The IRS defines a business bad debt as “a loss from the worthlessness of a debt that was either created or acquired in a trade or business or closely related to your trade or business when it became partly to totally worthless.” Although no business owner goes out of his or her way to acquire a bad debt, they’re not always bad news.
The silver lining
Indeed, there’s a potential silver lining to bad debts. In certain situations, you can deduct uncollected debts from your business income, which may reduce your tax liability.
One requirement for a deduction generally is that the amount of the bad debt was previously included in your income. This effectively means that only businesses that use accrual-basis accounting can deduct bad debts.
Cash-basis businesses generally can’t deduct bad debts because they haven’t previously reported the debt as income. So they can’t claim a bad debt deduction simply because someone failed to pay a bill. But they may be able to claim a bad debt deduction if they’ve made a business-related loan that became uncollectible.
What may be deductible
The IRS lists the following examples of potentially deductible bad debts:
- Credit sales to customers,
- Loans to clients and suppliers, and
- Business loan guarantees.
Bankruptcy is a common reason a business might determine that a debt is uncollectible and should be written off. For example, suppose a customer files for bankruptcy and states that the liquidation value of its assets is less than the amount owed to its primary lien holder. Once this customer informs you that your receivable won’t be paid, you can generally write off the amount as a bad debt.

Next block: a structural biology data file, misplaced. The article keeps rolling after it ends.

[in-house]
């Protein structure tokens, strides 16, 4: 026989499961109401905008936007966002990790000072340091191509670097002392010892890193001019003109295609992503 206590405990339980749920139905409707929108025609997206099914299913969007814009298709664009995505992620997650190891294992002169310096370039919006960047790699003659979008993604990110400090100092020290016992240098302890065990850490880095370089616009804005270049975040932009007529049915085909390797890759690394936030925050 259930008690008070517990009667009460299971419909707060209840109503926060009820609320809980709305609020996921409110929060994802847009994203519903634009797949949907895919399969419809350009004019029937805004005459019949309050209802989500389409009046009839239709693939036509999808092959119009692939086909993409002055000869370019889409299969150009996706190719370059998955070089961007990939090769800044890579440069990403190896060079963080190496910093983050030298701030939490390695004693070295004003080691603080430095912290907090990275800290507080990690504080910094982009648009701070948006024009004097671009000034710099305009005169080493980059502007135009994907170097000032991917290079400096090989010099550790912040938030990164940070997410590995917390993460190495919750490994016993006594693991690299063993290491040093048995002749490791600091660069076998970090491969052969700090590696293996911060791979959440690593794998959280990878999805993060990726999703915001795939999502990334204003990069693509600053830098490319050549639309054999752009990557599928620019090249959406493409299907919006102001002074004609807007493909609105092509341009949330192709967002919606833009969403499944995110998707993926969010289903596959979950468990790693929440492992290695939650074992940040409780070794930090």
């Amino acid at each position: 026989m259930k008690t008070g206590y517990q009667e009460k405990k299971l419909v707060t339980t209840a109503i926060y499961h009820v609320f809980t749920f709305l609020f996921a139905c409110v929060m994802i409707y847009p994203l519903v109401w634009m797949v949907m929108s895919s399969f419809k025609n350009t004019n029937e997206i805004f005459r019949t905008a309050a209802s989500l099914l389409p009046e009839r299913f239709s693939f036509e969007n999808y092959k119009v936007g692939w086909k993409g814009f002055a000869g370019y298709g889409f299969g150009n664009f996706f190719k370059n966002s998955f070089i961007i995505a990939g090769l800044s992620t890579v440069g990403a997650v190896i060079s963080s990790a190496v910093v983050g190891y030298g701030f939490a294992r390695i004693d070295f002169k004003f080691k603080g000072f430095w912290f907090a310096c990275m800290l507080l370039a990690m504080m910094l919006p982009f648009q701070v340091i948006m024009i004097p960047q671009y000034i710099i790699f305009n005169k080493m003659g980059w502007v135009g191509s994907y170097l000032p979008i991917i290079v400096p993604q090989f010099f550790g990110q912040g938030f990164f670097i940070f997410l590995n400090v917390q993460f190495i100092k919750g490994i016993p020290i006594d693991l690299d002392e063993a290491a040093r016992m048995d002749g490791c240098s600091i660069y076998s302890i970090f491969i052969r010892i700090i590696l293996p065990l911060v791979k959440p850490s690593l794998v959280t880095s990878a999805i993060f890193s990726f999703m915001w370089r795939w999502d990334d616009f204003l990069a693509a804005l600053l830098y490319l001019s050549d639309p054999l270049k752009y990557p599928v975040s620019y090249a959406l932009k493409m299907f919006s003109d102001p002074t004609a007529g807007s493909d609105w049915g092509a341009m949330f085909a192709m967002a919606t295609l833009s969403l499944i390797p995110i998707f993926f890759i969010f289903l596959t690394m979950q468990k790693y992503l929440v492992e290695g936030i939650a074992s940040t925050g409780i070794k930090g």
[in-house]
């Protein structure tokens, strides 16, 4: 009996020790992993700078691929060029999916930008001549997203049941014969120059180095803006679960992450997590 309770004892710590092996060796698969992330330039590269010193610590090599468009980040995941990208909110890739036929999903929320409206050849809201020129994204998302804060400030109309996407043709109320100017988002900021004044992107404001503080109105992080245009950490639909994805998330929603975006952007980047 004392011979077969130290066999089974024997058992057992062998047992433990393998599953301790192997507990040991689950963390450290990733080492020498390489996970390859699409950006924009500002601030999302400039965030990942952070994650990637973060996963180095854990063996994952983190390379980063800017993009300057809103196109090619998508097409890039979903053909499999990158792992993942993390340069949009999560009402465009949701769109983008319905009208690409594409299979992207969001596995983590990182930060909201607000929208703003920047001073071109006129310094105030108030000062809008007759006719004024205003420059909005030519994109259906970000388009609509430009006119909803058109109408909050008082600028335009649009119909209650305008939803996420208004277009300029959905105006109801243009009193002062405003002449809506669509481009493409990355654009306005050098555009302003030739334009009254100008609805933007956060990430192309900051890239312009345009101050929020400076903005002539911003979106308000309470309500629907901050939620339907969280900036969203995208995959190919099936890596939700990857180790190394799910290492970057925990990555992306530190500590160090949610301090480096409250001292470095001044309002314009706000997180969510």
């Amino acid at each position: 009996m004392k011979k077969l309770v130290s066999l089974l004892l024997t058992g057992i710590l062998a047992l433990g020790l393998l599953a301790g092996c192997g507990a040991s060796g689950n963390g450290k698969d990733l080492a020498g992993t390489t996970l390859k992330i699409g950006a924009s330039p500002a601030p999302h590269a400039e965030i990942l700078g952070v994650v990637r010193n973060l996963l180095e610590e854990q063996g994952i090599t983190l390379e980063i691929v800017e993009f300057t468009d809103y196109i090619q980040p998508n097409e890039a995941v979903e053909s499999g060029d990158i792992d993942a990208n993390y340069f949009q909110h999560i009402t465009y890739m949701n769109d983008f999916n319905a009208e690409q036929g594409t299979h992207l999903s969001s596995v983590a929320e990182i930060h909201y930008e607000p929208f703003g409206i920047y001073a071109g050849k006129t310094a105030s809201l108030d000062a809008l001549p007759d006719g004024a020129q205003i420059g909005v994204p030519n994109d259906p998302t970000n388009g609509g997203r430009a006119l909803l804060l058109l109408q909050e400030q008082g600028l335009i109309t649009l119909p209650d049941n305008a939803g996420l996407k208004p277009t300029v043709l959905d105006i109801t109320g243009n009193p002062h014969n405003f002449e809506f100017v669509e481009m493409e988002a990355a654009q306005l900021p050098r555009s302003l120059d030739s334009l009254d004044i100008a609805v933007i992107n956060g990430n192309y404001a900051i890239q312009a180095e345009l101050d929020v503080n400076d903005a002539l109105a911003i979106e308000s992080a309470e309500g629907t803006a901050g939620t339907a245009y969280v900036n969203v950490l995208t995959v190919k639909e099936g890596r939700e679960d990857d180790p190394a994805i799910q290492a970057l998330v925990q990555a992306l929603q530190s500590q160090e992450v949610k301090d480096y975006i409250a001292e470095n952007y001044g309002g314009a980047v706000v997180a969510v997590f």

There’s no standard test or formula for determining whether a debt is a bad debt; it depends on the specific facts and circumstances. To qualify for the deduction, you simply must show that you’ve taken reasonable steps to collect the debt and there’s little likelihood it will be paid. If you have outstanding debts that you don’t think will be paid and could be deductible on your 2017 tax return, be sure, if you haven’t already, to take steps to try to collect the debt.
Wholly vs. partially worthless debt
The IRC doesn’t define “worthlessness.” Courts, however, have defined wholly worthless debts as those lacking both current and potential value. The U.S. Tax Court says that partial worthlessness is evidenced by “some event or some change in the financial condition of the debtor . . . which adversely affects the debtor’s ability to make repayment.”
In general, you may recover a portion of a partially worthless debt in the future. You never recover any part of a wholly worthless debt.
The right tax strategy for your company’s bad debts is an important topic to consider every year end. Our firm can help you ensure you’re taking all the bad debt deductions you’re entitled to.